Immunosenescence: A systems-level overview of immune cell biology and strategies for improving vaccine responses

Stephen N. Crooke, Inna G. Ovsyannikova, Gregory A. Poland, Richard B. Kennedy

Research output: Contribution to journalReview articlepeer-review

22 Scopus citations


Immunosenescence contributes to a decreased capacity of the immune system to respond effectively to infections or vaccines in the elderly. The full extent of the biological changes that lead to immunosenescence are unknown, but numerous cell types involved in innate and adaptive immunity exhibit altered phenotypes and function as a result of aging. These manifestations of immunosenescence at the cellular level are mediated by dysregulation at the genetic level, and changes throughout the immune system are, in turn, propagated by numerous cellular interactions. Environmental factors, such as nutrition, also exert significant influence on the immune system during aging. While the mechanisms that govern the onset of immunosenescence are complex, systems biology approaches allow for the identification of individual contributions from each component within the system as a whole. Although there is still much to learn regarding immunosenescence, systems-level studies of vaccine responses have been highly informative and will guide the development of new vaccine candidates, novel adjuvant formulations, and immunotherapeutic drugs to improve vaccine responses among the aging population.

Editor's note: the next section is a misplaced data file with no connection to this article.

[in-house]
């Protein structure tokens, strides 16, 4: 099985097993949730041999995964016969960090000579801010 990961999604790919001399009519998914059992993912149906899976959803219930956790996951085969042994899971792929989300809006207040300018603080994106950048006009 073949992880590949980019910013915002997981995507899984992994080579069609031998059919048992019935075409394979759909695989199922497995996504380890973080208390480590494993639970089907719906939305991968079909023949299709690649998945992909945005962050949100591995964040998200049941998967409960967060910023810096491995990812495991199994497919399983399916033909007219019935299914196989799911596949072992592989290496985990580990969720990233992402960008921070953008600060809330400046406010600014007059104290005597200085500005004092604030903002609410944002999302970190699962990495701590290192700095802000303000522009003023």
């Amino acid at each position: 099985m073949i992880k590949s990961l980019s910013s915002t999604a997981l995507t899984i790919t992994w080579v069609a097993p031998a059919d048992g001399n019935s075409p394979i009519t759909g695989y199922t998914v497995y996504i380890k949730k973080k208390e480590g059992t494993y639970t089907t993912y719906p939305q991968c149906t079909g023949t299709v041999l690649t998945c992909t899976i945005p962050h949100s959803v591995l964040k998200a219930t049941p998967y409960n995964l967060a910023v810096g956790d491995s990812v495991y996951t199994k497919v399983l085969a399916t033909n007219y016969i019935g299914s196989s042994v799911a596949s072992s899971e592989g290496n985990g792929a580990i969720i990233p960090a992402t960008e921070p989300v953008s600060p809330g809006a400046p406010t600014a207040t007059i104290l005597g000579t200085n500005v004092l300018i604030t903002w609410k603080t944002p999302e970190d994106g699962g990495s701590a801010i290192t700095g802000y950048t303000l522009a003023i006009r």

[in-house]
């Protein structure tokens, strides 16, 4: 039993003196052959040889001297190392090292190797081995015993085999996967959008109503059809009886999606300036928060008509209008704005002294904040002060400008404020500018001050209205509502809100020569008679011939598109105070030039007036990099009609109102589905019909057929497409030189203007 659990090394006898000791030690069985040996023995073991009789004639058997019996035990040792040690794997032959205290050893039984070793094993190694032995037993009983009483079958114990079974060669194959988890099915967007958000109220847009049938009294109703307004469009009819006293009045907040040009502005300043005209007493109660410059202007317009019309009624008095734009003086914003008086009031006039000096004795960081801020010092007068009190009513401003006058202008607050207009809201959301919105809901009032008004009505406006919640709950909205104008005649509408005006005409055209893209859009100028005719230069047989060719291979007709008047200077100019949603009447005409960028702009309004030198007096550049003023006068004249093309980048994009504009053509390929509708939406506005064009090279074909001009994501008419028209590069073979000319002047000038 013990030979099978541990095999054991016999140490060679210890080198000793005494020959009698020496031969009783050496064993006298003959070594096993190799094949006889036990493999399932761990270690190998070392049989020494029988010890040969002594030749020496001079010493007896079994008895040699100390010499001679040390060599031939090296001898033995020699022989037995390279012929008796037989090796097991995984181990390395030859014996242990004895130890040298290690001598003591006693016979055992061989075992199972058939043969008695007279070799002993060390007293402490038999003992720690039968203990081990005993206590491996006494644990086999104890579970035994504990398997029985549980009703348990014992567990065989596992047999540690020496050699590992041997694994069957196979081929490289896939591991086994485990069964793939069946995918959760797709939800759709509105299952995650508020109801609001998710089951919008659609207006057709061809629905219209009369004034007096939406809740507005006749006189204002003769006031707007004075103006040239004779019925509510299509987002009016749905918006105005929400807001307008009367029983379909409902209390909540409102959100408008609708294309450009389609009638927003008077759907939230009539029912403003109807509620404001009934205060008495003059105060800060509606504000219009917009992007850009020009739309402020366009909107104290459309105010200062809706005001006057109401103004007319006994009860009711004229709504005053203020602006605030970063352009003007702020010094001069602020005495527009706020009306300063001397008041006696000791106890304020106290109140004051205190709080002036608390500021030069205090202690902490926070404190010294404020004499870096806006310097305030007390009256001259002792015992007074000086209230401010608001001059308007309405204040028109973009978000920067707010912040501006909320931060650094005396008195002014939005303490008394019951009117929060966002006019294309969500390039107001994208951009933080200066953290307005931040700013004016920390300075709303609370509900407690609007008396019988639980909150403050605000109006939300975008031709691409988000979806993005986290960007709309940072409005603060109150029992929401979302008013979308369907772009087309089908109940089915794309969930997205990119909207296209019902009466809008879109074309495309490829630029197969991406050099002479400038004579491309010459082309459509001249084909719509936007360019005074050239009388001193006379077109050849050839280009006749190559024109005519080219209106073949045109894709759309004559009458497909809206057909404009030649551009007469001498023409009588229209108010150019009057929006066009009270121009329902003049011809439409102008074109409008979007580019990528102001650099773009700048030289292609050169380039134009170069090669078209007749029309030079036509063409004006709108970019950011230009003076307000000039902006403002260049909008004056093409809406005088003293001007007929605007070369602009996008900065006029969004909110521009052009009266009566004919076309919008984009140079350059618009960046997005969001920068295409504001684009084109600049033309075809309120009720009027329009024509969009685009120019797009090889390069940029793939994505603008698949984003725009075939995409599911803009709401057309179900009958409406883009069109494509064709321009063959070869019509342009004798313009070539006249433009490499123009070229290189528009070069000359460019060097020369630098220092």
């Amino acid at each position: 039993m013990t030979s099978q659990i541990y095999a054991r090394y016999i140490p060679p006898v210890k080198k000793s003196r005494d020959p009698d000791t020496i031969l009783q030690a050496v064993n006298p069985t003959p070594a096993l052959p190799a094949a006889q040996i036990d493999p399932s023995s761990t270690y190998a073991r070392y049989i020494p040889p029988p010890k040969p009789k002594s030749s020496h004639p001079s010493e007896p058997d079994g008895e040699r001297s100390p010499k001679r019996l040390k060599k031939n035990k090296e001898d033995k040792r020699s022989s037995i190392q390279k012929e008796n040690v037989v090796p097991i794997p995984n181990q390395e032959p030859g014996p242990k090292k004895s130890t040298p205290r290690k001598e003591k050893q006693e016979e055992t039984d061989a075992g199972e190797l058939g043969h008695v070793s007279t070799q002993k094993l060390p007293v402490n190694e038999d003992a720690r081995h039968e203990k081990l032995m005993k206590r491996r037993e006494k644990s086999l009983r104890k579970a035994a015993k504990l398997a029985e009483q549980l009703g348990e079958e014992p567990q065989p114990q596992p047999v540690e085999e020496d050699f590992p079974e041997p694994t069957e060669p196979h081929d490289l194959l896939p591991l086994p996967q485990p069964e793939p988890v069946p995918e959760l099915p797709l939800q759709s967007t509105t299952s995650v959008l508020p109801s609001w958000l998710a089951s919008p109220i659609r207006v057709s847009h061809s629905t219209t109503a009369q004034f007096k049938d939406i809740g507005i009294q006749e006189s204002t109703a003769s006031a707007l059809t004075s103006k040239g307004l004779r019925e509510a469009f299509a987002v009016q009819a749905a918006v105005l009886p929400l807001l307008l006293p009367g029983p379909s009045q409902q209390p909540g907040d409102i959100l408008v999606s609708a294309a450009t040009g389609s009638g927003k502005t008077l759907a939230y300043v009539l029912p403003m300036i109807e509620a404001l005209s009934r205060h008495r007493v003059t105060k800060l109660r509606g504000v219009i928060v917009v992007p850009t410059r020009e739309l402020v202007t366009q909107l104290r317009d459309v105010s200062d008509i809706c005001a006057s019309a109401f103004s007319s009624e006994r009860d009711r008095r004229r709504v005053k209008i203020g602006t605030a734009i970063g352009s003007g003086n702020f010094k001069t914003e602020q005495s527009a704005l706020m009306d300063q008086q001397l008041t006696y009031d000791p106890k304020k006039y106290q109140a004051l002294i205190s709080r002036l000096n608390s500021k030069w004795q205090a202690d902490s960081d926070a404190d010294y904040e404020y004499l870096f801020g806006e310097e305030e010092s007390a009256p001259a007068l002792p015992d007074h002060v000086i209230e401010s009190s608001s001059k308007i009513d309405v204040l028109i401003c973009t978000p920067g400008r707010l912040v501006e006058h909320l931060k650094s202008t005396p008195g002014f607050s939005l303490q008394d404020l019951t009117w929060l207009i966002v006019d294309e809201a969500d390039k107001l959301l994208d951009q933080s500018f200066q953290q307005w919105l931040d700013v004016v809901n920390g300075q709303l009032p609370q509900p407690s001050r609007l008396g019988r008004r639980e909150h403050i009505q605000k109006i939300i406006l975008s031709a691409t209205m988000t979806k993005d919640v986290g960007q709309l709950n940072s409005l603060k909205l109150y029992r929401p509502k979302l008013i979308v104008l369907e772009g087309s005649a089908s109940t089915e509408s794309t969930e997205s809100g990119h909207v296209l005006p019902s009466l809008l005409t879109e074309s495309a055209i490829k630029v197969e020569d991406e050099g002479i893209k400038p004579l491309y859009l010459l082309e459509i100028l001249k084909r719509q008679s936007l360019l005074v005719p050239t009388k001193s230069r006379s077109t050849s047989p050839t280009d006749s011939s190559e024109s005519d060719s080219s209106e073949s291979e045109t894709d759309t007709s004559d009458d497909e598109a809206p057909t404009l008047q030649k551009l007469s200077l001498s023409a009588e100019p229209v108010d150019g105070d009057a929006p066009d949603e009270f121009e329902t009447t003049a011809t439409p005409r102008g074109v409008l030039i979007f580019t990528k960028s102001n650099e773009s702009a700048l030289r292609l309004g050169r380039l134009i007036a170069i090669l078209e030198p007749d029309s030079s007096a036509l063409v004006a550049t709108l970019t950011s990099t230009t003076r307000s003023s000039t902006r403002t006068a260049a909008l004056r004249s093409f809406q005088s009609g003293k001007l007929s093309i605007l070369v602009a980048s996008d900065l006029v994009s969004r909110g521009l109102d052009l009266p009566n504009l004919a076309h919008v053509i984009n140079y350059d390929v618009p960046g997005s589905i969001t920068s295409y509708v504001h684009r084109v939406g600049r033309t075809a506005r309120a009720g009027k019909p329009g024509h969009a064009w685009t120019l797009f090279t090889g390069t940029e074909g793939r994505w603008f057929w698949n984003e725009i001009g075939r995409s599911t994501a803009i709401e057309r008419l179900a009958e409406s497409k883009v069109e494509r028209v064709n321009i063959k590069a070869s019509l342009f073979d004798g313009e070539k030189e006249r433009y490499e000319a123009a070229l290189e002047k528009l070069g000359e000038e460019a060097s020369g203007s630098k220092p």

Original languageEnglish (US)
Article number110632
JournalExperimental Gerontology
StatePublished - Sep 2019


  • Adjuvants
  • Aging
  • Immunity
  • Immunosenescence
  • Senolytics
  • Systems biology
  • Vaccinology

ASJC Scopus subject areas

  • Biochemistry
  • Aging
  • Molecular Biology
  • Genetics
  • Endocrinology
  • Cell Biology


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